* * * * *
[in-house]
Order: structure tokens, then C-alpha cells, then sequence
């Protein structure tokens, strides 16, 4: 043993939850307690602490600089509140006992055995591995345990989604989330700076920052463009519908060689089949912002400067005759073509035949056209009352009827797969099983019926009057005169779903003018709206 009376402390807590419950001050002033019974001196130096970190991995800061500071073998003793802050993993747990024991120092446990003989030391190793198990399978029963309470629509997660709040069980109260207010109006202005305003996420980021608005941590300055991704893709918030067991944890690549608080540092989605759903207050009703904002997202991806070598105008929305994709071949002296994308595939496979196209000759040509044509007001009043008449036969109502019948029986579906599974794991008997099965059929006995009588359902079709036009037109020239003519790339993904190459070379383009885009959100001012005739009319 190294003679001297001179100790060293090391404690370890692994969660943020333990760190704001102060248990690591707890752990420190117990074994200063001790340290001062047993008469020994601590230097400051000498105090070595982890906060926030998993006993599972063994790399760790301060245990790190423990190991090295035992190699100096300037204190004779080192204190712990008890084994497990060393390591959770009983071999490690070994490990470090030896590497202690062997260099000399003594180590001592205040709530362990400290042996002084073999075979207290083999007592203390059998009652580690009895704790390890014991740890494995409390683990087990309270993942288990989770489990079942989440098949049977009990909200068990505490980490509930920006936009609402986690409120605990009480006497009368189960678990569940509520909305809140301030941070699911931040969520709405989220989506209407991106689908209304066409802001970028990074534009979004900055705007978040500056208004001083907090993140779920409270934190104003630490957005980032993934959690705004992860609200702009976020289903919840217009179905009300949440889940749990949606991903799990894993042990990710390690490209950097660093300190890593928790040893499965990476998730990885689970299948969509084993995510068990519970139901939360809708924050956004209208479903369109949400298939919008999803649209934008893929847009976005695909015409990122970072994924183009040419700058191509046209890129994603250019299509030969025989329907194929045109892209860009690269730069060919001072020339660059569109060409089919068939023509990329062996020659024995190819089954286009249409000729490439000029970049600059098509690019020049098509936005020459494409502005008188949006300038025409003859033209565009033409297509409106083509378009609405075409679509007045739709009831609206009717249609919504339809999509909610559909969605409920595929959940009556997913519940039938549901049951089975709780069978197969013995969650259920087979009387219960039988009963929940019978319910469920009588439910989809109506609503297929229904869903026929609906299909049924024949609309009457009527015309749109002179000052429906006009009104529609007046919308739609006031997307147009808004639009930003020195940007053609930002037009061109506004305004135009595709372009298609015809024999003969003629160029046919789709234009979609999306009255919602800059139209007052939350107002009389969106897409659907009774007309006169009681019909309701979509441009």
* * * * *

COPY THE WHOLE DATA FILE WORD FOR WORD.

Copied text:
[in-house]
Order: structure tokens, then C-alpha cells, then sequence
């Protein structure tokens, strides 16, 4: 043993939850307690602490600089509140006992055995591995345990989604989330700076920052463009519908060689089949912002400067005759073509035949056209009352009827797969099983019926009057005169779903003018709206 009376402390807590419950001050002033019974001196130096970190991995800061500071073998003793802050993993747990024991120092446990003989030391190793198990399978029963309470629509997660709040069980109260207010109006202005305003996420980021608005941590300055991704893709918030067991944890690549608080540092989605759903207050009703904002997202991806070598105008929305994709071949002296994308595939496979196209000759040509044509007001009043008449036969109502019948029986579906599974794991008997099965059929006995009588359902079709036009037109020239003519790339993904190459070379383009885009959100001012005739009319 190294003679001297001179100790060293090391404690370890692994969660943020333990760190704001102060248990690591707890752990420190117990074994200063001790340290001062047993008469020994601590230097400051000498105090070595982890906060926030998993006993599972063994790399760790301060245990790190423990190991090295035992190699100096300037204190004779080192204190712990008890084994497990060393390591959770009983071999490690070994490990470090030896590497202690062997260099000399003594180590001592205040709530362990400290042996002084073999075979207290083999007592203390059998009652580690009895704790390890014991740890494995409390683990087990309270993942288990989770489990079942989440098949049977009990909200068990505490980490509930920006936009609402986690409120605990009480006497009368189960678990569940509520909305809140301030941070699911931040969520709405989220989506209407991106689908209304066409802001970028990074534009979004900055705007978040500056208004001083907090993140779920409270934190104003630490957005980032993934959690705004992860609200702009976020289903919840217009179905009300949440889940749990949606991903799990894993042990990710390690490209950097660093300190890593928790040893499965990476998730990885689970299948969509084993995510068990519970139901939360809708924050956004209208479903369109949400298939919008999803649209934008893929847009976005695909015409990122970072994924183009040419700058191509046209890129994603250019299509030969025989329907194929045109892209860009690269730069060919001072020339660059569109060409089919068939023509990329062996020659024995190819089954286009249409000729490439000029970049600059098509690019020049098509936005020459494409502005008188949006300038025409003859033209565009033409297509409106083509378009609405075409679509007045739709009831609206009717249609919504339809999509909610559909969605409920595929959940009556997913519940039938549901049951089975709780069978197969013995969650259920087979009387219960039988009963929940019978319910469920009588439910989809109506609503297929229904869903026929609906299909049924024949609309009457009527015309749109002179000052429906006009009104529609007046919308739609006031997307147009808004639009930003020195940007053609930002037009061109506004305004135009595709372009298609015809024999003969003629160029046919789709234009979609999306009255919602800059139209007052939350107002009389969106897409659907009774007309006169009681019909309701979509441009």